Heal the sick who are there and tell them, ‘The kingdom of God is near you.’
and heal those in it who are sick, and say to them, ‘The kingdom of God has come near to you.’
and heal the sick. As you heal them, say, ‘The Kingdom of God is near you now.’
heal anyone who is sick, and tell them, 'God's kingdom is right on your doorstep!'
And make well those in it who are ill and say to them, The kingdom of God is near to you.
cure the sick who are there, and say to them, ‘The kingdom of God has come near to you.’
"And heal the sick there, and say to them, ‘The kingdom of God has come near to you.’
|NET © [draft] ITL|
|NET © Notes||
1 tn Here καί (kai) has not been translated because of differences between Greek and English style. Because of the length and complexity of the Greek sentence, a new sentence was started here in the translation.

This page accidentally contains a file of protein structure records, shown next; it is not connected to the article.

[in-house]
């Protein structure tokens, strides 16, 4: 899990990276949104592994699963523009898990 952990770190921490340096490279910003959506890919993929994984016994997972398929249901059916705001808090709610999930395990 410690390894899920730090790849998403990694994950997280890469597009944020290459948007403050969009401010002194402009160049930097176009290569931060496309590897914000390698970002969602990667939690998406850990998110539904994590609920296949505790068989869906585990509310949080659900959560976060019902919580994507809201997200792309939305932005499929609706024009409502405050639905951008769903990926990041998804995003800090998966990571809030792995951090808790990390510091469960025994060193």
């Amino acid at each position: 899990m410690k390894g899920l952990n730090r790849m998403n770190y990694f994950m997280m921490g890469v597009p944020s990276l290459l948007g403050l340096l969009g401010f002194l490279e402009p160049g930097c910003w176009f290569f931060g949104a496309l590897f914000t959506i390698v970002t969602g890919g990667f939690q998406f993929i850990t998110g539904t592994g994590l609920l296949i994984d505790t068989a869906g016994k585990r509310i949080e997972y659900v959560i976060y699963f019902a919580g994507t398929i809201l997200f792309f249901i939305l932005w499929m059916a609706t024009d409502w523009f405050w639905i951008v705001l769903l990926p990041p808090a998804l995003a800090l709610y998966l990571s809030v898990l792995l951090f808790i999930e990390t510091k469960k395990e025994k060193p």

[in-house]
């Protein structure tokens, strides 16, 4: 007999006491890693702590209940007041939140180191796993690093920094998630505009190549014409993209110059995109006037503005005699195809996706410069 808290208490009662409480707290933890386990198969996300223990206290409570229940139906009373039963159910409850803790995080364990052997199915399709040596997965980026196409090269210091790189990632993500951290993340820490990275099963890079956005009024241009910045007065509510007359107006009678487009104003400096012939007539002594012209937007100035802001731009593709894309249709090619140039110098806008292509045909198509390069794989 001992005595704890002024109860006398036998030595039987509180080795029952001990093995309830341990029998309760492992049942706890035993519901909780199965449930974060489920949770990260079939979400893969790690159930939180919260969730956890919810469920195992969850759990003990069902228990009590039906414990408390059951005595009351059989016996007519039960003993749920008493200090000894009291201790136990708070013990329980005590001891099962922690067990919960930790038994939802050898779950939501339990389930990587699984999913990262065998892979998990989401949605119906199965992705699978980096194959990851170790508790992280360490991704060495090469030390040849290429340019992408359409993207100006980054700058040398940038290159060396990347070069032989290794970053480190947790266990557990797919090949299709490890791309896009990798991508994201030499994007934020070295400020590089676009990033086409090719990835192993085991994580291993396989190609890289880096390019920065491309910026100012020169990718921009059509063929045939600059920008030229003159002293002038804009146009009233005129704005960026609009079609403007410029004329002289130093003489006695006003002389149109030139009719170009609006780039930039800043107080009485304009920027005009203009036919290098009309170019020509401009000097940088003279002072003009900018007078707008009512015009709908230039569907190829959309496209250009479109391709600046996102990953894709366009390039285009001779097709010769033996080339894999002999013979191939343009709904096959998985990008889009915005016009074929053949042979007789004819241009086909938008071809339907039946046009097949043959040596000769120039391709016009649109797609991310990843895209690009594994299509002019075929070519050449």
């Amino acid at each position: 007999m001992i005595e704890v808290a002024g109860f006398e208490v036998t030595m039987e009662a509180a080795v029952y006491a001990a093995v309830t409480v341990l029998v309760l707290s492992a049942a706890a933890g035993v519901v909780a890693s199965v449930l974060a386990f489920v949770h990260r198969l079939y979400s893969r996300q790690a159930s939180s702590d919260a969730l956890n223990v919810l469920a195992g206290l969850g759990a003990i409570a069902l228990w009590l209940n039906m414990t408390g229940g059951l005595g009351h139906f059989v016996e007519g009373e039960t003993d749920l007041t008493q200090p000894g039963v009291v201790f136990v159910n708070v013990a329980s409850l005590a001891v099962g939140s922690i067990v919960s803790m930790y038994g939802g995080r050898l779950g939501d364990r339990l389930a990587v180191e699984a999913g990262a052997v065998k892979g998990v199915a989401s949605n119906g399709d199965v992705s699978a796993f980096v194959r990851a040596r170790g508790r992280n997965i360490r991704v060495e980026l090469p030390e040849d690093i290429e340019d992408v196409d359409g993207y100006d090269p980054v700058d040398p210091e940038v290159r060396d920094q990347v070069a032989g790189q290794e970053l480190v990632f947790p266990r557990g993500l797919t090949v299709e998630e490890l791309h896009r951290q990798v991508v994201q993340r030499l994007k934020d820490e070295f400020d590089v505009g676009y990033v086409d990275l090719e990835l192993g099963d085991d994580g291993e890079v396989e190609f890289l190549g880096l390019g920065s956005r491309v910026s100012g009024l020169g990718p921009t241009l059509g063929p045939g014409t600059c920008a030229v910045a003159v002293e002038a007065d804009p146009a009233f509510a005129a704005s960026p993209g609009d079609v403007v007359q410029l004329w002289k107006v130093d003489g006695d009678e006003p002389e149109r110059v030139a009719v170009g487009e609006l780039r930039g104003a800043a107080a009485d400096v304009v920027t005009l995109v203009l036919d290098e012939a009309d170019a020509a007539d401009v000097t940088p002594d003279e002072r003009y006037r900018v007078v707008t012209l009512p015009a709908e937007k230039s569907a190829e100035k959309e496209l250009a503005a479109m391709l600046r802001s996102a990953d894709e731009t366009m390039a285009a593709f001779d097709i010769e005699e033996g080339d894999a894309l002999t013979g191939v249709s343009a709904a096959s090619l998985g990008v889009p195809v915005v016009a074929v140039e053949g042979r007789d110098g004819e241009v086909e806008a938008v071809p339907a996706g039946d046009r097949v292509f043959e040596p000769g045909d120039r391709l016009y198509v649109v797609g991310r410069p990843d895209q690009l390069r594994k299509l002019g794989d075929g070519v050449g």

sn Ministry (heal the sick) is to take place where it is well received (note welcome in the preceding verse).
2 tn Grk “in it”; the referent (that town) has been specified in the translation for clarity.
3 sn The kingdom of God is a major theme of Jesus. It is a realm in which Jesus rules and to which those who trust him belong. See Luke 6:20; 11:20; 17:20-21.
4 tn Or “come near to you,” suggesting the approach (but not arrival) of the kingdom. But the combination of the perfect tense of ἐγγίζω (engizw) with the preposition ἐπί (epi) most likely suggests that the sense is “has come upon” (see BDAG 270 s.v. ἐγγίζω 2; W. R. Hutton, “The Kingdom of God Has Come,” ExpTim 64 [Dec 1952]: 89-91; and D. L. Bock, Luke [BECNT], 2:1000; cf. also NAB “is at hand for you”). These passages argue that a key element of the kingdom is its ability to overcome the power of Satan and those elements in the creation that oppose humanity. Confirmation of this understanding comes in v. 18 and in Luke 11:14-23, especially the parable of vv. 21-23.